Too many price promotions can injure brands, even today

Articles
December 12, 2008

Too many price promotions can injure brands, even today

Food brands are walking a tightrope this year, one made more perilous than usual because the soft economy has people shopping and saving more aggressively. Because of this, retailers are excitedly raising their focus on private labels that often compare well in quality with name brands. Against a backdrop of dramatically higher raw ingredients and transportation costs, CPG suppliers are in a squeeze. About the only good news is people are eating at home more, so more sales are streaming through supermarkets. CPG has to get smart in a hurry about pricing and promoting right in order to keep demand high for each of their brands, or they risk being cast aside in the new frugality mindset. Some suppliers and retailers use optimization software to match prices and promotions with market-by-market demand, and not leave money on the table. While these corporate users may be better prepared for today’s challenges than the trade at large, a collaborative study by four universities is sounding the alarm that frequent price promotions can have a major adverse effect on brand equity, even for well-respected brands.

Food brands are walking a tightrope this year, one made more perilous than usual because the soft economy has people shopping and saving more aggressively. Because of this, retailers are excitedly raising their focus on private labels that often compare well in quality with name brands.

Against a backdrop of dramatically higher raw ingredients and transportation costs, CPG suppliers are in a squeeze. About the only good news is people are eating at home more, so more sales are streaming through supermarkets. CPG has to get smart in a hurry about pricing and promoting right in order to keep demand high for each of their brands, or they risk being cast aside in the new frugality mindset.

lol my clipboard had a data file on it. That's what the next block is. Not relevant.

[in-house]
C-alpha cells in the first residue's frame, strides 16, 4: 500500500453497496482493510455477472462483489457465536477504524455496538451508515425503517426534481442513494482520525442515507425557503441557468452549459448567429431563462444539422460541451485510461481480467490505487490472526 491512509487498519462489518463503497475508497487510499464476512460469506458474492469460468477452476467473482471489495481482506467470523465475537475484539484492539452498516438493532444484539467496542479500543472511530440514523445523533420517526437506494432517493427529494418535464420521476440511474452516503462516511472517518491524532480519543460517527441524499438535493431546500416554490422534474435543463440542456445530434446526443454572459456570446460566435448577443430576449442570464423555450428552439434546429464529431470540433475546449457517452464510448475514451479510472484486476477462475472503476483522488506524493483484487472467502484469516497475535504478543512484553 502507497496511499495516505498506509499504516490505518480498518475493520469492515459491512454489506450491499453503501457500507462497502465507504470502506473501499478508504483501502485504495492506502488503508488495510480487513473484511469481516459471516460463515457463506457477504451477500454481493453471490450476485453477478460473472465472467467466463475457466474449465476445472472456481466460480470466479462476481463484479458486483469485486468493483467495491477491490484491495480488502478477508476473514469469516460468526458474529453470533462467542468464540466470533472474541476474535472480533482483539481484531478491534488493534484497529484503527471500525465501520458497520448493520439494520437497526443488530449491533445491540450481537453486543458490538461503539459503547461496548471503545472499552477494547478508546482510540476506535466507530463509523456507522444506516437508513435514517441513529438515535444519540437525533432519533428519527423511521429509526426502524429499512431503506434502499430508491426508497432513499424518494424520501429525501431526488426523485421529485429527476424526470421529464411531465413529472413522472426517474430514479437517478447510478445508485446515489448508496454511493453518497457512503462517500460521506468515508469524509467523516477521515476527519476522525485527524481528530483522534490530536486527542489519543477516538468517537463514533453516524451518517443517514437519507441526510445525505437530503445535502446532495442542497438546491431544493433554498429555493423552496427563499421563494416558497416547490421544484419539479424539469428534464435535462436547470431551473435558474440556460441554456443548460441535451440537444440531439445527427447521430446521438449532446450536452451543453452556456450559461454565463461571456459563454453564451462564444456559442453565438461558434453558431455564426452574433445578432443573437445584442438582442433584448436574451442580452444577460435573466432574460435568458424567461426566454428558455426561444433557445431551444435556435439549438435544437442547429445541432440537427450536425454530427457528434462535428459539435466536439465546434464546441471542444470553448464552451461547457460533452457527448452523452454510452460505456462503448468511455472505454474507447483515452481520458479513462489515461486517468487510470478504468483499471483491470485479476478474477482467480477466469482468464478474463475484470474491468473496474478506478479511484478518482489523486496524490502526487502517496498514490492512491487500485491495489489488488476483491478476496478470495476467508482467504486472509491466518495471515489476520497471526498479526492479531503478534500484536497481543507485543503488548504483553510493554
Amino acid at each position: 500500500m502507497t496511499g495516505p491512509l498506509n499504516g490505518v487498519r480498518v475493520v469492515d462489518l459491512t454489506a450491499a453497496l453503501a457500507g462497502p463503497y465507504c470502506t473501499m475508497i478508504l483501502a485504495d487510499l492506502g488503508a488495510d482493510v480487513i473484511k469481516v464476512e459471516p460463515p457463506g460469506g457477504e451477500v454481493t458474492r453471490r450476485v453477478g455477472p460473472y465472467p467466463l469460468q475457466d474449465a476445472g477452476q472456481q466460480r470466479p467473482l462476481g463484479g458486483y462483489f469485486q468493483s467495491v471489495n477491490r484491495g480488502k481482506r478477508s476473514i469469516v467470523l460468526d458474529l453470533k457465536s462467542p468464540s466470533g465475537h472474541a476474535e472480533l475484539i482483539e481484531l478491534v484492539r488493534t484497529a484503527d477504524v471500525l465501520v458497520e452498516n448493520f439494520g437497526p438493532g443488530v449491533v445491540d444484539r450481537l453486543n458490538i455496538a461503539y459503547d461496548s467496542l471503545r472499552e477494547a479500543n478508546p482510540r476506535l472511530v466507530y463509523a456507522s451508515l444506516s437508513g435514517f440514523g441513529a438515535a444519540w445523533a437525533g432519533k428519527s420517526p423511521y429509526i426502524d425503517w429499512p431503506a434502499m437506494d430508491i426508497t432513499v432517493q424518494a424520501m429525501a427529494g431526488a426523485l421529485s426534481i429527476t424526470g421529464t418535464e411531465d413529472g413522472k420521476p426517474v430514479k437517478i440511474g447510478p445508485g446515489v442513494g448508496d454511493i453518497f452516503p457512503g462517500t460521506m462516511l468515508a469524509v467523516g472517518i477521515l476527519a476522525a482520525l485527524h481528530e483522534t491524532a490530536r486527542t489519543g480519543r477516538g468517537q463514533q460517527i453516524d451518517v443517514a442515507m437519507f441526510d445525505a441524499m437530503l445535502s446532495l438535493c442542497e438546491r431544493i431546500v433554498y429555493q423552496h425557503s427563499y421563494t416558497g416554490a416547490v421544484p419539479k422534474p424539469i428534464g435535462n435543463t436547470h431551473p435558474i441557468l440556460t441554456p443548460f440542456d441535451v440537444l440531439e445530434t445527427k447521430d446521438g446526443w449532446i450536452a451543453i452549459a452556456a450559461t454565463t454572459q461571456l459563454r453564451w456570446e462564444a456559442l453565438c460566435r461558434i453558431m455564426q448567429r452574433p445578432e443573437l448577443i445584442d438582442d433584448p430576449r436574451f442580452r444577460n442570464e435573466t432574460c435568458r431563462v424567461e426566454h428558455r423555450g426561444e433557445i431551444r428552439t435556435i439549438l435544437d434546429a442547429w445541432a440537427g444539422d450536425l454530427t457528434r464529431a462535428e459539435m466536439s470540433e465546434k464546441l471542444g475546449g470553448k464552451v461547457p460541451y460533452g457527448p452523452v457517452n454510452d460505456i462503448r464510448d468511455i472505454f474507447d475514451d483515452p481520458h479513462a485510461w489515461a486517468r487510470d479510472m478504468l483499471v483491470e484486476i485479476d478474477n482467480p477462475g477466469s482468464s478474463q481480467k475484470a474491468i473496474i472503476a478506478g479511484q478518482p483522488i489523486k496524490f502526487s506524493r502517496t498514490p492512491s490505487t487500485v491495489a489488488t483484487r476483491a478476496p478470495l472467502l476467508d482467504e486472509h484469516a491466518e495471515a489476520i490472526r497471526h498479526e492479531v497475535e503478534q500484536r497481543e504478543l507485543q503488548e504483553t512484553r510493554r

Some suppliers and retailers use optimization software to match prices and promotions with market-by-market demand, and not leave money on the table. While these corporate users may be better prepared for today’s challenges than the trade at large, a collaborative study by four universities is sounding the alarm that frequent price promotions can have a major adverse effect on brand equity, even for well-respected brands. 

“Approximately one-quarter of the increase in sales generated by a temporary price cut represents cannibalization of future sales due to the brand-equity-diluting effect of the promotion,” said the research study, A Dynamic Model of Brand Choice When Price and Advertising Signal Product Quality.

The study appears in the current issue of Marketing Science, the journal of the Institute for Operations Research and the Management Science (INFORMS). Authors are Tulin Erdem of New York University; Michael P. Keane of the University of Technology, Sydney, Australia, and Arizona State University; and Baohong Sun of Carnegie Mellon University.

“It may seem unglamorous, but the ketchup category is well-suited to the analysis (corroborated with Nielsen scanner data),” the authors wrote. They noted that Heinz is the dominant brand, largely perceived as high quality, though also higher priced, and with substantially greater ad expenditures than Hunt’s and Del Monte.  “Thus, there is scope for consumers to use price and ad expenditures as signals of quality in this market,” they added.

They projected that a 10% permanent price cut for Heinz would raise sales by 26%. But, they added, if the price cut could be implemented without reducing perceived quality and brand equity, the sales boost would be considerably greater, at 32%.

Some manufacturers have seen this academic light early. They’ve resorted instead to cuts in package size, new cross-merchandising tie-ins, and other ‘non-price-discount’ consumer incentives to buy.  In order to win long-term, brands and retailers must absolutely give consumers what they want. But, SupermarketGuru.com believes, they can be artful about it: By drilling down to the aspects of brands people really like and emphasizing those, or by reconfiguring packages, innovating with related items, or adding brand equity in other ways, they’re better able to ensure consumer satisfaction and lengthier relationships with their brands.